mije mije mije
meso meso meso

Earlier: 2 vertical lines with dot between.
Later: ante with dot between strokes. (Less common)

moli moli moli Low line for mouth instead of circle for head. Often used in pixelated fonts due to space constraints.
namako namako namako

Earlier: sin with an extra ray below.
Later: Hot pepper with emitters above.

olin olin olin pilin with emitters above
sewi sewi sewi Earlier: Derived from Arabic اللّٰه (allāh). Sometimes used only when sewi is used to mean "God" or "holy, divine".

Later: Turned anpa. Commonly called "secular sewi". Sometimes used only when sewi is used to mean "up, above".

It has been suggested elsewhere to use other religious symbols, with the possible downside of being less legible.[1]
soko soko soko2 Earlier: A mushroom with a thick stem (increasingly uncommon)

Later: The stem simplified to a vertical line. Can be seen with or without a horizontal stroke for an annulus. These later variants are meant to avoid confusion with mama.

includes only
uta uta uta Dotless. Can create ambiguity with moku (otherwise moku; here confusable with luka uta). However, this ambiguity is not more than that which already exists with pali and kepeken (normally read as ilo and kepeken respectively, but technically possible to read as luka ijo and luka ilo).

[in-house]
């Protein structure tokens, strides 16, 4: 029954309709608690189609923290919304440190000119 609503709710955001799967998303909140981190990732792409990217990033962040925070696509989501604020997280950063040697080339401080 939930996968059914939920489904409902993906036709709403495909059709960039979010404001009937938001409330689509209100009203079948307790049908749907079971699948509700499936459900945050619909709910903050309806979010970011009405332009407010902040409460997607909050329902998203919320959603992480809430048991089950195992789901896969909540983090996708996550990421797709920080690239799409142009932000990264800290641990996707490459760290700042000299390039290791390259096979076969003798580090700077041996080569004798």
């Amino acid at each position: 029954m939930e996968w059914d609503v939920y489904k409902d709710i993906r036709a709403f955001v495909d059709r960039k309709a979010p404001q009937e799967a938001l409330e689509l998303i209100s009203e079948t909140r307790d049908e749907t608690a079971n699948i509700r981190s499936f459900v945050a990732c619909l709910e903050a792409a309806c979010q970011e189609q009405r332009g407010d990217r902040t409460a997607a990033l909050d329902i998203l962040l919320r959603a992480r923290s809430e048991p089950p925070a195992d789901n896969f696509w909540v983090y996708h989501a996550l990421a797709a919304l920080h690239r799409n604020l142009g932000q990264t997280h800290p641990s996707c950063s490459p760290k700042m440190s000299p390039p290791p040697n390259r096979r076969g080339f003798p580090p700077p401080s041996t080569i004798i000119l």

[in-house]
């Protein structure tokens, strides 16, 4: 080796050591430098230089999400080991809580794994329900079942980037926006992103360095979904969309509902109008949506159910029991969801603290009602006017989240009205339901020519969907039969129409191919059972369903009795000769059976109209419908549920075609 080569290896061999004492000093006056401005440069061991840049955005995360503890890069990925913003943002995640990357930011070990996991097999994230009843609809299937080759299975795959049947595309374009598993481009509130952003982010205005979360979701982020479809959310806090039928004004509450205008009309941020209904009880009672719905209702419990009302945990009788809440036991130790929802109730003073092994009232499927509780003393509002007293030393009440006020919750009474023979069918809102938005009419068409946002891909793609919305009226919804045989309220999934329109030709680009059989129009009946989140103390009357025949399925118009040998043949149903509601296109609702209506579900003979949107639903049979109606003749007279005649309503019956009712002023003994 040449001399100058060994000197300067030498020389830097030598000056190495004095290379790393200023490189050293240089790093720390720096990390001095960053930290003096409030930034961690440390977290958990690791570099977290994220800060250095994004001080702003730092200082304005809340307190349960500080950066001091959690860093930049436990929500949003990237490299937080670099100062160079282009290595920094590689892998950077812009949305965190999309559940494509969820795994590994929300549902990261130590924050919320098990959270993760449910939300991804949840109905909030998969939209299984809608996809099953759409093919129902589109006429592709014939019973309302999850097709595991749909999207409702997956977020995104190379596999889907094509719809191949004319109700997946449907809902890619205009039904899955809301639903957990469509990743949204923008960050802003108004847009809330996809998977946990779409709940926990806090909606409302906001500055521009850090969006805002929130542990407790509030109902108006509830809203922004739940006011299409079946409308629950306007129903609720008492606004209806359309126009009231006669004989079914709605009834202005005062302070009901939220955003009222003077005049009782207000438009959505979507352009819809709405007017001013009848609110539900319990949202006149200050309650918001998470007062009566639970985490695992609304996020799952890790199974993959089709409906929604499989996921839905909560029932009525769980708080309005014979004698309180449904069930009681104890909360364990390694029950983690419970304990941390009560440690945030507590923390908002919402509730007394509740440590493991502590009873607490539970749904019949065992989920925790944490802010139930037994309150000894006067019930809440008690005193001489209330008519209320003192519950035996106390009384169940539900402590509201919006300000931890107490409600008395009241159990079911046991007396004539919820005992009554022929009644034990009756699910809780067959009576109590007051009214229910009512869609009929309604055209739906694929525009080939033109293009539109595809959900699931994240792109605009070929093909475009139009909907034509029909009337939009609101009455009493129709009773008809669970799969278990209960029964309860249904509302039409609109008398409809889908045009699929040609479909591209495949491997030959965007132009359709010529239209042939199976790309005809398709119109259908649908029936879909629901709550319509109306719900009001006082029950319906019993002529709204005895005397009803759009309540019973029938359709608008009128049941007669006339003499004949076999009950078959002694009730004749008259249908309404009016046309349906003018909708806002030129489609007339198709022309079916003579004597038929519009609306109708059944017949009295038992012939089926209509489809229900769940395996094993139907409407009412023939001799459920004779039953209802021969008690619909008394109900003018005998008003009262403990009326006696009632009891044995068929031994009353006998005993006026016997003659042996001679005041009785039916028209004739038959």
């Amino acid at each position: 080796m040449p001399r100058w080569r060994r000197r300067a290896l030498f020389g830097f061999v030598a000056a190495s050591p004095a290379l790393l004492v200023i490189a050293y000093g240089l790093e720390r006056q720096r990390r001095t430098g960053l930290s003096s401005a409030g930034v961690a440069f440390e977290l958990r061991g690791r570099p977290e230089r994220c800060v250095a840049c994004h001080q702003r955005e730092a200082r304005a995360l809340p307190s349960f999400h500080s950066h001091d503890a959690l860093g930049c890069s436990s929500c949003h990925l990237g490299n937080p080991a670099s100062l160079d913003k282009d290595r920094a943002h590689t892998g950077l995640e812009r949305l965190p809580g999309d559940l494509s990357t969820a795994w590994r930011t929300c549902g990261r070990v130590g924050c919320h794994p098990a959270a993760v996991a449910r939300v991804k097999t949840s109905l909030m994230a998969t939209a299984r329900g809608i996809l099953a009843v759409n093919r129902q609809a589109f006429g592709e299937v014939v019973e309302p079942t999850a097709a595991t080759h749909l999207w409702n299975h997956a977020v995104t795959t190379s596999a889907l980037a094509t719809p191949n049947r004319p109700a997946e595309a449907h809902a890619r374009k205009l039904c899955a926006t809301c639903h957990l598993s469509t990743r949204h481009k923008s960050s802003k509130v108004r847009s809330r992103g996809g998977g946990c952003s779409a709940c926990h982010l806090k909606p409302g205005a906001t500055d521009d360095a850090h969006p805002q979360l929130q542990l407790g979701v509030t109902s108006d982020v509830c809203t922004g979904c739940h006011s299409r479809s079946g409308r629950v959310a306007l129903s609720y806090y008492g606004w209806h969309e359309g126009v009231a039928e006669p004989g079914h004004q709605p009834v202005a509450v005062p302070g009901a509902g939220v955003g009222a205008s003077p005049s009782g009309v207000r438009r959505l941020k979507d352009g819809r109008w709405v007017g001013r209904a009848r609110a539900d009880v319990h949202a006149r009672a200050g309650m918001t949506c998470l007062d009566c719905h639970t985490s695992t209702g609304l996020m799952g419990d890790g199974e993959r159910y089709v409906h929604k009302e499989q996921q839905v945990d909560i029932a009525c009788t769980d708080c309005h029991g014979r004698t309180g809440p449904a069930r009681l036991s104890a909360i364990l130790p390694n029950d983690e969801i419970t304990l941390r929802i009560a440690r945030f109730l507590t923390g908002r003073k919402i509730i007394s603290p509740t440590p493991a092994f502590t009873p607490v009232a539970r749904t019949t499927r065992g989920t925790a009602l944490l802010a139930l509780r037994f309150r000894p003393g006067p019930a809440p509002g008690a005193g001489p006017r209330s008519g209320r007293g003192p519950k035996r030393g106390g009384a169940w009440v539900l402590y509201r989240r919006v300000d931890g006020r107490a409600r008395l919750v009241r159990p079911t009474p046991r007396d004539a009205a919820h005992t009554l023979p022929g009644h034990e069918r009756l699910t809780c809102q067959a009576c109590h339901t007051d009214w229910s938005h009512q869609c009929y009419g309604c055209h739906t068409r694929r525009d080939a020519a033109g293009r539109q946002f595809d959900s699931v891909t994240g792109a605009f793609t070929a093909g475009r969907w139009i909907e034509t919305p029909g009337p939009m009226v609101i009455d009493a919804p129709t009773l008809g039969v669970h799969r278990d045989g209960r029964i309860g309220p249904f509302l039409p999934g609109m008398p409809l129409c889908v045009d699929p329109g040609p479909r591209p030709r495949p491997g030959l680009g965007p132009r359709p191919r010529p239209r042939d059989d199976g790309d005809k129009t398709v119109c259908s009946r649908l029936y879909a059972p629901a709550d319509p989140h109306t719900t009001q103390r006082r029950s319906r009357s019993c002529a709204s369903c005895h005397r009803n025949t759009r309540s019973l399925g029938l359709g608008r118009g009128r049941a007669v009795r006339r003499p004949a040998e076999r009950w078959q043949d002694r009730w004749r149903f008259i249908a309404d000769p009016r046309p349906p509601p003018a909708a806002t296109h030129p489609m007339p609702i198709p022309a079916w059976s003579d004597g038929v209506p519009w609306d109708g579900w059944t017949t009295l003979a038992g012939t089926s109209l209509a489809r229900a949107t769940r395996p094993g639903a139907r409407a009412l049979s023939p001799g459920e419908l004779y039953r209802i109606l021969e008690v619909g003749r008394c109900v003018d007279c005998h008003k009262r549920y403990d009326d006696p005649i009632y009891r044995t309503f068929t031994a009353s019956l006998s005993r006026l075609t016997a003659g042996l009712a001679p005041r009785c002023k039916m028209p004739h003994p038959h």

wile wile wile Closed to become a turned heart or pilin. While the separation of the line endings varies in handwriting, this alternative is most likely influenced by sitelen pona pona (a font and derivative script). Most differences in sitelen pona pona are rejected by sitelen pona users, but some occasionally slip in when writers want to introduce oddities.


  1. 1.0 1.1 1.2 1.3 Obsolete glyphs are still likely to be encountered because the new glyph is relatively recent. However, the new glyph is still most widely accepted.

Fonts such as sitelen seli kiwen also support OpenType character variants and stylistic sets, which can be enabled:

  • In Microsoft Word, in the Font dialog box → Advanced → Stylistic sets.
    • In many versions of Word, the Font dialog box is directly accessed from the Ribbon → Home tab → Font group, in the lower right corner.
    • In other recent versions, you can use Tell me → search for "Font Settings".
  • In CSS, with the font-feature-settings property.[2]

Mirrored glyphs[edit | edit source]

Caution: The subject of this section is nonstandard and will not be understood by most speakers.
If you are a learner, this information will not help you speak the language. It is recommended to familiarize yourself with the standard style, and to be informed and selective about which nonstandard styles you adopt.

sitelen pona is uncommonly written from right to left. There is no set practice for doing so. Some speakers recommend that all glyphs should be mirrored vertically, so that, for example, the glyph for soweli (soweli) faces left (soweli).

linja sike includes experimental mirrored glyphs for e, li, pi, tan (visually elipitan) at codepoints U+EC9B–U+EC9E.[3]

References[edit | edit source]

  1. soko weka [@vanapiton]. (12 June 2022). [Informal poll posted in the #sona-kulupu channel in the ma pona pi toki pona Discord server]. Discord. Retrieved 6 November 2023.
    Concerning the sitelen pona glyph for sewi, which of these (choose all that apply)...
    (Multiple allowed)
    (n = 75)
    Do you like the usage of: Do you use in your nasin:
    Arabic sewi 73 72
    Secular sewi 48 22
    Other religious symbols 8 2
    Other 2 3
  2. font-feature-settings. font-feature-settings. MDN Web Docs. Retrieved 7 November 2023.
  3. linja sike documentation. Google Docs. Retrieved 24 October 2023.